pypy-dev List Summary - 09 Feb 2003 to 16 Feb 2003

Troy Melhase troy at
Mon Feb 17 20:24:23 CET 2003

This is a summary of the discussions on the pypy-dev mailing list between 09
February and 16 February 2003.  The full archive of the list can be found

ZODB and Threads

In a continuation from last weeks thread discussing multiple VMs in a single
process, Jeremy Hylton says multi-threaded ZODB applications can use
multiple connections.  His response prompts Tobias Oberstein to share his
belief that the GIL is the real issue.  He suggests a replacement as well:

Wiki Content

Armin Rigo posts links to summaries he has created in the wiki:

Reusing Parrot

Tobias Oberstein brings up his recent discovery of the Parrot VM:

Lalo Martins thinks Parrot isn't relevent because it would only provide a
different VM.  Christian Tismer concurs that it wouldn't be useful, instead
because the VM isn't yet finished:

Generating C

Steven Shaw suggests that Minimal Python could generate C code, compile it,
and load it at runtime.  He cites Goo and GCL as examples:

Chris responds by saying C code is already a backend target, and that Psyco
would probably be faster:


Holger Krekel asks the list readers for opinions on Scons.  Chris says he
has been quite satisfied with it:

Charles Crain, a Scons developer, says Scons is "'technically' in alpha" but
extremely stable and well-tested:

Bram Moolenaar, lead developer of A-A-P, suggests A-A-P as an alternative
and lists the similarities and differences between the two:

Sprint Updates

VanL asks if sprint materials can be made available during the sprint.  He
asks for recordings of the talks, presentation materials, and nightly code

Chris says daily updates will go in the wiki, that the code will be
available, and that Dinu Gherman will probably write an article:

Bengt Richter asks for mp3s, and Dinu suggests AV streams:


Laura Creighton asks the list readers if anyone will be presenting or
speaking at OSCON:

Chris says he's going to PyCON and can't attend both.  Holger says he
doesn't know if he's going and suggests Laura do the presentation:

Laura proposes a report on the PyPy sprint and the project:

Object Model

Armin discusses his reorganized thoughts regarding the distinction between
"application-level" and "interpreter-level" objects.  He now believes in
following the lead of the CPython main loop by not assuming anything about
the objects upon which it operates.

He suggests implementing an 'ObjectSpace' class and making its instances
attributes of frame objects.  These 'objectspace' attributes would be
invisible to the application and would define the "library" needed to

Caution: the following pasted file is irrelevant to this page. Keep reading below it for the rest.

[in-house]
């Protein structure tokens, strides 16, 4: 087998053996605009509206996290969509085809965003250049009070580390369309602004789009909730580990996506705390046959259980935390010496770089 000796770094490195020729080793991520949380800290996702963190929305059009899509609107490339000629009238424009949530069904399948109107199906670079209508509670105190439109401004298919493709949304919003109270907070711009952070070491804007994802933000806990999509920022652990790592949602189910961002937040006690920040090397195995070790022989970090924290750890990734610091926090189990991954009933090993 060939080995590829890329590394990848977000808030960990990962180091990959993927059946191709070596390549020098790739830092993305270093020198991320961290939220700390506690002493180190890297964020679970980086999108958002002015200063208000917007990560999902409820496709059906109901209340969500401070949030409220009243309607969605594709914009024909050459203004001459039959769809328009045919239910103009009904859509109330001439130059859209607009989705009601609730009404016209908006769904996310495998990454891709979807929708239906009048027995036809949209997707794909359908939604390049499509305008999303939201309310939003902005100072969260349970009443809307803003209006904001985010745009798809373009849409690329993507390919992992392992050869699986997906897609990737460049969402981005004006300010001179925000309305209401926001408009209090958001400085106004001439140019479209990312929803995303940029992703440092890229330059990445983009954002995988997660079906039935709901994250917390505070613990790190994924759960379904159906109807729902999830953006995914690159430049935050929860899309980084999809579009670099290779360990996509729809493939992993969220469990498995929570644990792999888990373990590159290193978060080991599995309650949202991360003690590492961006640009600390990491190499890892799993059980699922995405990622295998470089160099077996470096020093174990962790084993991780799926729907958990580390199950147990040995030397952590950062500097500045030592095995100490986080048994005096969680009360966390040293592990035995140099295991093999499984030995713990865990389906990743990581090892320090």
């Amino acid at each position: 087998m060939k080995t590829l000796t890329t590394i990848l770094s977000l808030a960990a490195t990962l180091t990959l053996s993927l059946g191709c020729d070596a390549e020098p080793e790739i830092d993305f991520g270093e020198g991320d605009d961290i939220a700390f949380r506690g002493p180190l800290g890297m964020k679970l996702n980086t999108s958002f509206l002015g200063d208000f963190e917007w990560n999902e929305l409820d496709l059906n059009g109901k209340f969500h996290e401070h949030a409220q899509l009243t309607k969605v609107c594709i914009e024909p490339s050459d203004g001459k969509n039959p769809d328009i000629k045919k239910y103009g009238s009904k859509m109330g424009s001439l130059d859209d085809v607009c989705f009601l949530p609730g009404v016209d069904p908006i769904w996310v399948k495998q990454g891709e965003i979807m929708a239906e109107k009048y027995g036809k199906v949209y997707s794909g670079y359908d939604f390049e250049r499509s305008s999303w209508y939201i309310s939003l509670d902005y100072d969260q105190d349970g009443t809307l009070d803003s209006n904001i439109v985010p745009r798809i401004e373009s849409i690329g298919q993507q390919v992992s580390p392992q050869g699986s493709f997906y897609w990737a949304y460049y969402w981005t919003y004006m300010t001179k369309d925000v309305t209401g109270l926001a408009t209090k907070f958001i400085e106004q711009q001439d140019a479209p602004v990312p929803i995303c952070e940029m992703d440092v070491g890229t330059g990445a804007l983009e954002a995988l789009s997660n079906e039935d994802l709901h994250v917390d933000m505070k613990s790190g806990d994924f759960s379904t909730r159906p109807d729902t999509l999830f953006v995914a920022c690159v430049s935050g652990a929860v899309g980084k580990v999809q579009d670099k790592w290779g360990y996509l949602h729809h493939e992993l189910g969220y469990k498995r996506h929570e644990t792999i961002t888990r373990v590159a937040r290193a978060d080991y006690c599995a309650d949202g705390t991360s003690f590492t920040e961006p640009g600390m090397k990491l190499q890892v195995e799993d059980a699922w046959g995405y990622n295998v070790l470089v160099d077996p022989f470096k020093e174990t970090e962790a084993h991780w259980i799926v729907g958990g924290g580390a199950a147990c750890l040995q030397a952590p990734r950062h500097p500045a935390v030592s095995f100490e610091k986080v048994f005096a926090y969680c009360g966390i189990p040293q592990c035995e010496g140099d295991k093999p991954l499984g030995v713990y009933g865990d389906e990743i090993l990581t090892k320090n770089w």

perform the operations of the interpreter.  The objectspaces would define
'add', 'getitem', and more, in addition to 'wrap' and 'unwrap' methods:

Michael Hudson likes the idea, and Armin explains that exceptions need to be
caught in the objectspaces:

VanL asks for clarification by drawing analogies from his hardware
background, and Armin thinks his analogy is interesting and coherent:

Samuele Pedroni thinks the freedom provided by this approach also means
increased duplication:

Armin believes this can be mitigated by a multi-method-dispatch mechanism in
an abstract class:

Rocco Moretti wonders if 'wrap' and 'unwrap' would be necessary, and Armin
makes compelling arguments for them despite the drawbacks.  Armin likes the
symmetry between 'wrap' and 'unwrap' for a 'default' implementation, and
thinks the two methods could be the basis of network objectspaces:

Armin follows up to his own post by suggesting type-based dispatch may be
useful, and that both approaches should be tried:

VanL asks if bytecode semantics are to be preserved with the same rigor as
language semantics.  He wonders if a register-based VM could replace the
stack-based approach.  Paolo Invernizzi believes different VM
implementations are possible:

Memory Management
Richard Emslie broaches the subject of memory management.  He wonders how
PyPy will handle bytes at a lower level:

Chris responds that the intent is to not reimplement the the CPython GC, as
it is overly visible in CPython.  He lists the ways it encumbers the C
source and describes alternate object-referencing semantics:

Holger asks for clarification on the different algorithmic view of INCREF
and DECREF, and Armin uses parameter passing as an example:

Chris says INCREF and DECREF aren't wanted, but instead a method to increase
and decrease the "liveliness" of an object.  He thinks one approach may be
C-style automatic variables, but reminds that it's only one of many possible

Down Time

Holger sends notice that, the PyPy site and lists will be down
while the hardware is moved to the sprint location:


Holger announces Subversion as the planned source-control platform for PyPy:

Armin points out that Subversion must be downloaded twice to bootstrap
itself, and hopes that PyPy will be more efficient:

Chris asks if CVS would be a better choice, but Holger thinks Subversion
should be tried for the sprint:

Laura Creighton adds that Internet Explorer(tm) users can connect to the
Tigris SVN:


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